Faculty & Staff
Dr. Ron Fischer
Director, English Education Program
Associate Professor of English
Office: 317 E Hartnett Hall
Web site: Dr. Ron Fischer's Web site
AA: Montana College of Science and Technology
BSE: Western Montana College
MFA: University of Montana
DA: Idaho State University
English 110 & 120 (Composition 1 & 2)
English 211: Introduction to Creative Writing
English 411: Advanced Creative Writing
English 265: Native American Literature
English 232: Mythology
English 231: Bible as Literature
English 3125: Technical & Professional Writing
English 390: Secondary Language Arts Methods
More about Dr. Fischer:
Dr. Fischer pursued a career in writing and higher education because he believes he loves to laugh, and has found that Native American storytelling, as well as all storytellers, love to make others experience the joy of life through laughter , even when that joy and laughter comes struggles through tears and pain. As our national writer, the Couer-d’Alene/Spokane Indian Sherman Alexie, says in The Absolutely True Diary of a Part-Time Indian: “When it comes to death, we know that laughter and tears are pretty much the same thing. And so, laughing and crying, we said good-bye to my grandmother. And when we said good-bye to one grandmother, we said good-bye to all of them. Each funeral was a funeral for all of us. We lived and died together. All of us laughed when they lowered my grandmother into the ground. And all of us laughed when they covered her with dirt. And all of us laughed as we walked and drove and rode our way back to our lonely, lonely houses.” Writing functions the same way as laughter. Our written words are the silent laughter that bubbles from the core of our being as we encounter the absurdity of our lives or as we discover the joy that can come from the poverty and loneliness of our being.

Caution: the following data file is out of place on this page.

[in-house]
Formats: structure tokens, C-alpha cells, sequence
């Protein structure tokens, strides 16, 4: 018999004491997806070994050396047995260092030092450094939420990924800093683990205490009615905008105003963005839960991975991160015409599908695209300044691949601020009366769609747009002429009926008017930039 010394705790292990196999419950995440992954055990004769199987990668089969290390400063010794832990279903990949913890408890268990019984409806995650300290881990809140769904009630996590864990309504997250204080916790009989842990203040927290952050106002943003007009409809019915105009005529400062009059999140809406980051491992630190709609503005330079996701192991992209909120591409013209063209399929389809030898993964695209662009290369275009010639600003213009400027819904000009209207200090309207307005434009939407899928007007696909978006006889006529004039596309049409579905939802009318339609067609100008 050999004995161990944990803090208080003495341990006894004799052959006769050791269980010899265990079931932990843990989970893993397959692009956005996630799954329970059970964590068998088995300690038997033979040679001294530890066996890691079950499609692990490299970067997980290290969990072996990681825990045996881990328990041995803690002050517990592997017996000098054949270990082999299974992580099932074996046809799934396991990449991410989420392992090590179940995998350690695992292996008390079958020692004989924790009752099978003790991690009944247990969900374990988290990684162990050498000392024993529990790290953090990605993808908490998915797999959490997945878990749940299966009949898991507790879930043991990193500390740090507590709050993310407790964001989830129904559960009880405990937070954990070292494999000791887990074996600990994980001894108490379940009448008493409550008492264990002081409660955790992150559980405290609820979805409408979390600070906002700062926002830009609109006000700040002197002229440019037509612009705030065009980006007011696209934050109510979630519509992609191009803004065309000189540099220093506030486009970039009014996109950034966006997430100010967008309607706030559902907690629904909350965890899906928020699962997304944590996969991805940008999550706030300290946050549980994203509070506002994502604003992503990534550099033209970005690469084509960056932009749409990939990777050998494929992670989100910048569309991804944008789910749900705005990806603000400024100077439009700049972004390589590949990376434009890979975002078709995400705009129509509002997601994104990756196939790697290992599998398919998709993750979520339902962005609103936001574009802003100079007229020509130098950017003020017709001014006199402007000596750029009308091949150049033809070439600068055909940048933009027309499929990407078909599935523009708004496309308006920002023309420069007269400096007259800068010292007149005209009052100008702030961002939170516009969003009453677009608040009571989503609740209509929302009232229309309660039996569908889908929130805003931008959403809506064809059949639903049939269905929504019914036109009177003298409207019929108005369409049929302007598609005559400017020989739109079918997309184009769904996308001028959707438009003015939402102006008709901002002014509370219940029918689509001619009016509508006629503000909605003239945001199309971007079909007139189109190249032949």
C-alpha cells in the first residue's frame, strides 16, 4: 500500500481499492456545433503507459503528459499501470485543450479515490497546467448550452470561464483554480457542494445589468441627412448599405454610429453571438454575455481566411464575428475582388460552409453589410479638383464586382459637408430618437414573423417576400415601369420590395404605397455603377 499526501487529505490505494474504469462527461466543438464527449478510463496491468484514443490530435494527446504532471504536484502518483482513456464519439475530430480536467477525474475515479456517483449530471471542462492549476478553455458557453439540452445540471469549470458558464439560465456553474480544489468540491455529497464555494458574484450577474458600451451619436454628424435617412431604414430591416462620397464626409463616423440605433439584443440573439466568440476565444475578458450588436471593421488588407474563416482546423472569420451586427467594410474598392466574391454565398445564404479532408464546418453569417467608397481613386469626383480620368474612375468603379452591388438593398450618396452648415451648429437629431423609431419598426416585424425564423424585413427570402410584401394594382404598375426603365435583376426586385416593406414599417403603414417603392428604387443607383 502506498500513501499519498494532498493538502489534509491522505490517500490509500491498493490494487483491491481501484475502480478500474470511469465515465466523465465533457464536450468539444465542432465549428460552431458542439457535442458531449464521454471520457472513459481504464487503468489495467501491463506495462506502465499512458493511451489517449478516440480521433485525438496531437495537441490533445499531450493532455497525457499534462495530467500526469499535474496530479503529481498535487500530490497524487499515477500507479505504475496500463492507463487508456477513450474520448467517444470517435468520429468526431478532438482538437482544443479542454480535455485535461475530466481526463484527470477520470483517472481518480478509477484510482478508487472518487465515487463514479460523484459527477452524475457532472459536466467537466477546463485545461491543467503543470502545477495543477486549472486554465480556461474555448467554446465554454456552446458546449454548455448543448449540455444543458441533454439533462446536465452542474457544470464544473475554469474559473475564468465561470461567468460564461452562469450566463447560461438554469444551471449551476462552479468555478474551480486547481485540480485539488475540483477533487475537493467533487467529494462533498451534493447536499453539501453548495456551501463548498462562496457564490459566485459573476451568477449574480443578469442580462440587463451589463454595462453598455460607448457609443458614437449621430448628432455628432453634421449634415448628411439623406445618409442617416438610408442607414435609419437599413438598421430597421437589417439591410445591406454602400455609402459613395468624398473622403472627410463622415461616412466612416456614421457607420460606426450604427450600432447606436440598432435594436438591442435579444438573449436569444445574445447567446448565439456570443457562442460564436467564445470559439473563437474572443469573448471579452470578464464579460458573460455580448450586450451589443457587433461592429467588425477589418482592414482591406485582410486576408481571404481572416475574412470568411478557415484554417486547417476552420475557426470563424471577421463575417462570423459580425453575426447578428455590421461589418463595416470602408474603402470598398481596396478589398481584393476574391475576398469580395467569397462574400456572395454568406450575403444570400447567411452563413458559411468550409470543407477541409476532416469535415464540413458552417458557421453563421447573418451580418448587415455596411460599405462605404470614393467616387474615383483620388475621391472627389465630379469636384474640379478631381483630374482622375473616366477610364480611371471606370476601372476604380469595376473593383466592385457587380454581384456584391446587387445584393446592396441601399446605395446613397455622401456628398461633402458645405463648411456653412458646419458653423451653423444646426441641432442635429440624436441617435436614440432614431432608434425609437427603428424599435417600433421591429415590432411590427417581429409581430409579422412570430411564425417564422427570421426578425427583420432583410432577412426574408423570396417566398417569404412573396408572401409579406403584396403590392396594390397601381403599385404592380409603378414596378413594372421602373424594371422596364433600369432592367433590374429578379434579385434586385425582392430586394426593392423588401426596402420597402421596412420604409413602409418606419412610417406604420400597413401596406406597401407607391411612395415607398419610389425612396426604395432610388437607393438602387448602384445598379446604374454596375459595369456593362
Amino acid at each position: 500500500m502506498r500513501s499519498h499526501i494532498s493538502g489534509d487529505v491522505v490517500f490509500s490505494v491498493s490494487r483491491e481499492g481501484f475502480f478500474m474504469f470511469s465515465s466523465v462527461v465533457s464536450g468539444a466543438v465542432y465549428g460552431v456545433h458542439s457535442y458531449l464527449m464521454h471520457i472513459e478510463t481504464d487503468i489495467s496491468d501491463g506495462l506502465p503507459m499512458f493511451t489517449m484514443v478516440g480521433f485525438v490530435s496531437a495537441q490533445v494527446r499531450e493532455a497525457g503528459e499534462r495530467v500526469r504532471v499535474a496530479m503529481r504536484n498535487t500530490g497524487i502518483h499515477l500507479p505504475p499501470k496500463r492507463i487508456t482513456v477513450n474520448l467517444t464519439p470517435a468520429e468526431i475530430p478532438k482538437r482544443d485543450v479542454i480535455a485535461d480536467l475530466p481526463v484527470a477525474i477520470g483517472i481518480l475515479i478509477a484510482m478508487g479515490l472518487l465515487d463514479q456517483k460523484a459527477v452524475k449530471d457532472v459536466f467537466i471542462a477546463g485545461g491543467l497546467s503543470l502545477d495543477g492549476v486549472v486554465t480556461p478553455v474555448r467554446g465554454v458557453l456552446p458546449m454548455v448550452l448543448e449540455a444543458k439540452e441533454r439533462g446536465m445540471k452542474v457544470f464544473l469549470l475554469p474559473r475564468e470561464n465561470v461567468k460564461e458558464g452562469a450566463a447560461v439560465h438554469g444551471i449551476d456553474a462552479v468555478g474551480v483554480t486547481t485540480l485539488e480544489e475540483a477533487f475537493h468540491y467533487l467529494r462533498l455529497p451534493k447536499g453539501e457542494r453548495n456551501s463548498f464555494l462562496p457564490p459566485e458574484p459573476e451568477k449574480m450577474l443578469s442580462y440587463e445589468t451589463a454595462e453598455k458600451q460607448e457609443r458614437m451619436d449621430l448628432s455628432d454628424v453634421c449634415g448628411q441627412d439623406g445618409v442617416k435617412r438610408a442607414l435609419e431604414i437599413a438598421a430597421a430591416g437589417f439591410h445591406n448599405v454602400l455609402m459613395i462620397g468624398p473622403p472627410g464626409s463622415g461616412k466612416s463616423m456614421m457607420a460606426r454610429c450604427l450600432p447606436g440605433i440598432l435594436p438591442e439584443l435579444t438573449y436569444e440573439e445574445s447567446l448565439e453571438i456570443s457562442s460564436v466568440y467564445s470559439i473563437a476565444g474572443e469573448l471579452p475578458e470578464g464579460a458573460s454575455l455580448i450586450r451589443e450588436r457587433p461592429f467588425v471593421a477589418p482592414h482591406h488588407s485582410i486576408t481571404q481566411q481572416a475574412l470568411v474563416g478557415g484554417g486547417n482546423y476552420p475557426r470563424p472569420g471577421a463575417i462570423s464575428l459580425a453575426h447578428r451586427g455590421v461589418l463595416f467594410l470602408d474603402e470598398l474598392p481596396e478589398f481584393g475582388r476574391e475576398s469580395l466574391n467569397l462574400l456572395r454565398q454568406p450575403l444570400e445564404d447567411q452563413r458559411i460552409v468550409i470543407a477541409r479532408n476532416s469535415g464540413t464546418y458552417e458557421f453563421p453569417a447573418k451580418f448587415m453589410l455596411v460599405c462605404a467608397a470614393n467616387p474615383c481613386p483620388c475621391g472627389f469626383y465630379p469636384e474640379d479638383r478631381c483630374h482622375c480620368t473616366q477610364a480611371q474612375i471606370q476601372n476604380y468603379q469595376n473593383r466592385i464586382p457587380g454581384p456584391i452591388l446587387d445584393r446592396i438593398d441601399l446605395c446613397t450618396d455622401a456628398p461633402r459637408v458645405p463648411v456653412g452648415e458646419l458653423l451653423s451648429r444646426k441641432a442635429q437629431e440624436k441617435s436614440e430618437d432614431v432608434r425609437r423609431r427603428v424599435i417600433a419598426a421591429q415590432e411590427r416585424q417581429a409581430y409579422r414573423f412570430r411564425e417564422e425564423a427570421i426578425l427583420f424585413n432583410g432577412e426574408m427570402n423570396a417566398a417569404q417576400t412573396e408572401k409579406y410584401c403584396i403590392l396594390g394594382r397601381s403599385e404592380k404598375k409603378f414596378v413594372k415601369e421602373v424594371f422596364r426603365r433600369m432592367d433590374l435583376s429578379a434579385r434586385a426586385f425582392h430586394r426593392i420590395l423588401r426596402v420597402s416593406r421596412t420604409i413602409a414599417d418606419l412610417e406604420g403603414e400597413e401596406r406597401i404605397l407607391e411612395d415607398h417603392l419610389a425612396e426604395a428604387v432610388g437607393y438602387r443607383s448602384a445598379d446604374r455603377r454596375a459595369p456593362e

Dr. Fischer recently became the Director of the Northern Plains Writing Project at Minot State University. The Writing Project invites teachers to participate in the Summer and Advanced Institutes that are held every summer. Teachers receive a stipend that pays for 12 graduate credits and develop strategies for writing projects that their students can use to improve their writing skills, language acquisition, and content learning. These twelve credits can be applied to an M.Ed. degree at Minot State. In addition, teachers have the opportunity of learning from each other and sharing their teaching and learning experiences.
Dr. Fischer has served on the Board of the Mouse River Players and is producer and director of Showcase, a television program interviewing writers, artists, and scholars, and that is aired on Channel 19, a local access broadcast. He is a regular presenter at Rocky Mountain Modern Language Association conference and the Linguistic Circle of Manitoba and North Dakota. He also continues to give readings at the Open Mic night at Books on Main, and is a founding member of the Lostwood Writers, a local writers group.